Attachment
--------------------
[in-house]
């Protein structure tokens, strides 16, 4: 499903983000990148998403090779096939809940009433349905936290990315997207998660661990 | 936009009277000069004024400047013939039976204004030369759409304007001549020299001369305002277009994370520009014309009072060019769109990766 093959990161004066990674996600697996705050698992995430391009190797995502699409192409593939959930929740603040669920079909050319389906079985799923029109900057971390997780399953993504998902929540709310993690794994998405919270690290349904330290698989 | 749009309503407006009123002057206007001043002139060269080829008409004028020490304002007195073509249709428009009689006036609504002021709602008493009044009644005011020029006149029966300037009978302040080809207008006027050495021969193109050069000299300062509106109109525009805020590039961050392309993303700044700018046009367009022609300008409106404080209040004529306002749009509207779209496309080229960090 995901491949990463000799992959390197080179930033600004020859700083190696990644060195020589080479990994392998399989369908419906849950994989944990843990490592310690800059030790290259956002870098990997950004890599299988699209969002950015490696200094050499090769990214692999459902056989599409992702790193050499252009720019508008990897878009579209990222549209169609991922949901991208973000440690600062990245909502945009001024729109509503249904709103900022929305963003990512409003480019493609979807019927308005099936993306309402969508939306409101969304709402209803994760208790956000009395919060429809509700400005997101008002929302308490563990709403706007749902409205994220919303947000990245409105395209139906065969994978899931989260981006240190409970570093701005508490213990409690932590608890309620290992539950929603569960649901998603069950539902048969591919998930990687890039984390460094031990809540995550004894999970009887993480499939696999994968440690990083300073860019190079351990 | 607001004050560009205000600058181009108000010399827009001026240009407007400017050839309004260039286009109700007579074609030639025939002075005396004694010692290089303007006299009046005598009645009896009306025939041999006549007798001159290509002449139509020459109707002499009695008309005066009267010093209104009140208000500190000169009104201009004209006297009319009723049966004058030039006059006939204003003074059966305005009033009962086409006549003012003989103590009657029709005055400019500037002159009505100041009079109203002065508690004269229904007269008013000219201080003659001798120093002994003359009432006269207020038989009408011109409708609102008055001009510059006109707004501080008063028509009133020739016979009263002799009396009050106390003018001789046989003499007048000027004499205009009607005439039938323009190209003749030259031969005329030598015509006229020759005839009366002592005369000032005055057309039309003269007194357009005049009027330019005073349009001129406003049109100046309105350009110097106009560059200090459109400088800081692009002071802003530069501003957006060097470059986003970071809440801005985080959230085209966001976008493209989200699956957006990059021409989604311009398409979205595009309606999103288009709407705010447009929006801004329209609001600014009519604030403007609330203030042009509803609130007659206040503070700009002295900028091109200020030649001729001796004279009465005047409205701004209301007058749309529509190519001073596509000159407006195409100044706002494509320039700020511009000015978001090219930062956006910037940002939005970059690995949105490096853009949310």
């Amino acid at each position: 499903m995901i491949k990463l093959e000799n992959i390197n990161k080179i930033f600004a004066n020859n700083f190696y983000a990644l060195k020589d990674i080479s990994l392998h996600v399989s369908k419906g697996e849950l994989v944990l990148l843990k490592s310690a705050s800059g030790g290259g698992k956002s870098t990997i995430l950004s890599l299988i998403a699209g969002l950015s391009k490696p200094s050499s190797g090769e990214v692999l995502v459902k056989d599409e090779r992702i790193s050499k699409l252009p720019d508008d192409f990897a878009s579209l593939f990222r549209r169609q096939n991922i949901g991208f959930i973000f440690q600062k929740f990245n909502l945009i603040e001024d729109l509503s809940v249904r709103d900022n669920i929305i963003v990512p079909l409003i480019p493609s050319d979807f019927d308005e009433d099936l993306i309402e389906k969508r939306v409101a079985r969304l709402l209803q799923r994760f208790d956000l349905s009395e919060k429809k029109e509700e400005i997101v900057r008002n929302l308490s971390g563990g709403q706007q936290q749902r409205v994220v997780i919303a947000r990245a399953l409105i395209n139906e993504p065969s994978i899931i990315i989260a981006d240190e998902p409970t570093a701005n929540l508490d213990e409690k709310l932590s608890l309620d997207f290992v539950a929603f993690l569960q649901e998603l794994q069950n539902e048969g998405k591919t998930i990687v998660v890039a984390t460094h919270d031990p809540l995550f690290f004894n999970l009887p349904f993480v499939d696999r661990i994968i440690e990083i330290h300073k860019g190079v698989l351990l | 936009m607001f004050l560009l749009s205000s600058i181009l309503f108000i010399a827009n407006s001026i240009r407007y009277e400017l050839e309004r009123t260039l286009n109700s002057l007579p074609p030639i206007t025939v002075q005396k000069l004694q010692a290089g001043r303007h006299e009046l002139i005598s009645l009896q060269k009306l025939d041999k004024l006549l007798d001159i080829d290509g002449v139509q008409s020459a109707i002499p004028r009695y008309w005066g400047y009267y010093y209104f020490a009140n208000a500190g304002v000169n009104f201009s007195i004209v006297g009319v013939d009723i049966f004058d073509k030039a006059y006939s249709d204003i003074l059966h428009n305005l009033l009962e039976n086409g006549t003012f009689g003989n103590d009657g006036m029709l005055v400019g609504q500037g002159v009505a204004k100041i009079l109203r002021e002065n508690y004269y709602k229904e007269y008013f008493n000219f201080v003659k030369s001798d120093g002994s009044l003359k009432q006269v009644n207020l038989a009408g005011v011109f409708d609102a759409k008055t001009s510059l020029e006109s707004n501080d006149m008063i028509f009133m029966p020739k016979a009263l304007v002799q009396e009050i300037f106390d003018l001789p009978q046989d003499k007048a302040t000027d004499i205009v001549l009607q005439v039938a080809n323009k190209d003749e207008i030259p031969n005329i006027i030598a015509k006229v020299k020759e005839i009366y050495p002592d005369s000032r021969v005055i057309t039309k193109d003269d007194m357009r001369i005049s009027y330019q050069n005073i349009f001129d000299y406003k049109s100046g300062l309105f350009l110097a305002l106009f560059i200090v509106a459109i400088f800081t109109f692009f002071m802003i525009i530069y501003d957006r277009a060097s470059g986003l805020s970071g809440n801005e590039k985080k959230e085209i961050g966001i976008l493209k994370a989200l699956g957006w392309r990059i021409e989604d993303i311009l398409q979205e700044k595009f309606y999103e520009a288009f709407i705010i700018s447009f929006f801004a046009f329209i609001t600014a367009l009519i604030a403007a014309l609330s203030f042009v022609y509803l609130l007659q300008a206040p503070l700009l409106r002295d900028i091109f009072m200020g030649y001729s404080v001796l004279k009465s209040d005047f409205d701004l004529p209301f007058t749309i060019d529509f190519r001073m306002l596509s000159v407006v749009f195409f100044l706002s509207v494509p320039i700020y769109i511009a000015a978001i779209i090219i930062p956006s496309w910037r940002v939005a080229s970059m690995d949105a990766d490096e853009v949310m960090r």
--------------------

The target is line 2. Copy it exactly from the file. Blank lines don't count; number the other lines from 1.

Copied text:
């Protein structure tokens, strides 16, 4: 499903983000990148998403090779096939809940009433349905936290990315997207998660661990 | 936009009277000069004024400047013939039976204004030369759409304007001549020299001369305002277009994370520009014309009072060019769109990766 093959990161004066990674996600697996705050698992995430391009190797995502699409192409593939959930929740603040669920079909050319389906079985799923029109900057971390997780399953993504998902929540709310993690794994998405919270690290349904330290698989 | 749009309503407006009123002057206007001043002139060269080829008409004028020490304002007195073509249709428009009689006036609504002021709602008493009044009644005011020029006149029966300037009978302040080809207008006027050495021969193109050069000299300062509106109109525009805020590039961050392309993303700044700018046009367009022609300008409106404080209040004529306002749009509207779209496309080229960090 995901491949990463000799992959390197080179930033600004020859700083190696990644060195020589080479990994392998399989369908419906849950994989944990843990490592310690800059030790290259956002870098990997950004890599299988699209969002950015490696200094050499090769990214692999459902056989599409992702790193050499252009720019508008990897878009579209990222549209169609991922949901991208973000440690600062990245909502945009001024729109509503249904709103900022929305963003990512409003480019493609979807019927308005099936993306309402969508939306409101969304709402209803994760208790956000009395919060429809509700400005997101008002929302308490563990709403706007749902409205994220919303947000990245409105395209139906065969994978899931989260981006240190409970570093701005508490213990409690932590608890309620290992539950929603569960649901998603069950539902048969591919998930990687890039984390460094031990809540995550004894999970009887993480499939696999994968440690990083300073860019190079351990 | 607001004050560009205000600058181009108000010399827009001026240009407007400017050839309004260039286009109700007579074609030639025939002075005396004694010692290089303007006299009046005598009645009896009306025939041999006549007798001159290509002449139509020459109707002499009695008309005066009267010093209104009140208000500190000169009104201009004209006297009319009723049966004058030039006059006939204003003074059966305005009033009962086409006549003012003989103590009657029709005055400019500037002159009505100041009079109203002065508690004269229904007269008013000219201080003659001798120093002994003359009432006269207020038989009408011109409708609102008055001009510059006109707004501080008063028509009133020739016979009263002799009396009050106390003018001789046989003499007048000027004499205009009607005439039938323009190209003749030259031969005329030598015509006229020759005839009366002592005369000032005055057309039309003269007194357009005049009027330019005073349009001129406003049109100046309105350009110097106009560059200090459109400088800081692009002071802003530069501003957006060097470059986003970071809440801005985080959230085209966001976008493209989200699956957006990059021409989604311009398409979205595009309606999103288009709407705010447009929006801004329209609001600014009519604030403007609330203030042009509803609130007659206040503070700009002295900028091109200020030649001729001796004279009465005047409205701004209301007058749309529509190519001073596509000159407006195409100044706002494509320039700020511009000015978001090219930062956006910037940002939005970059690995949105490096853009949310």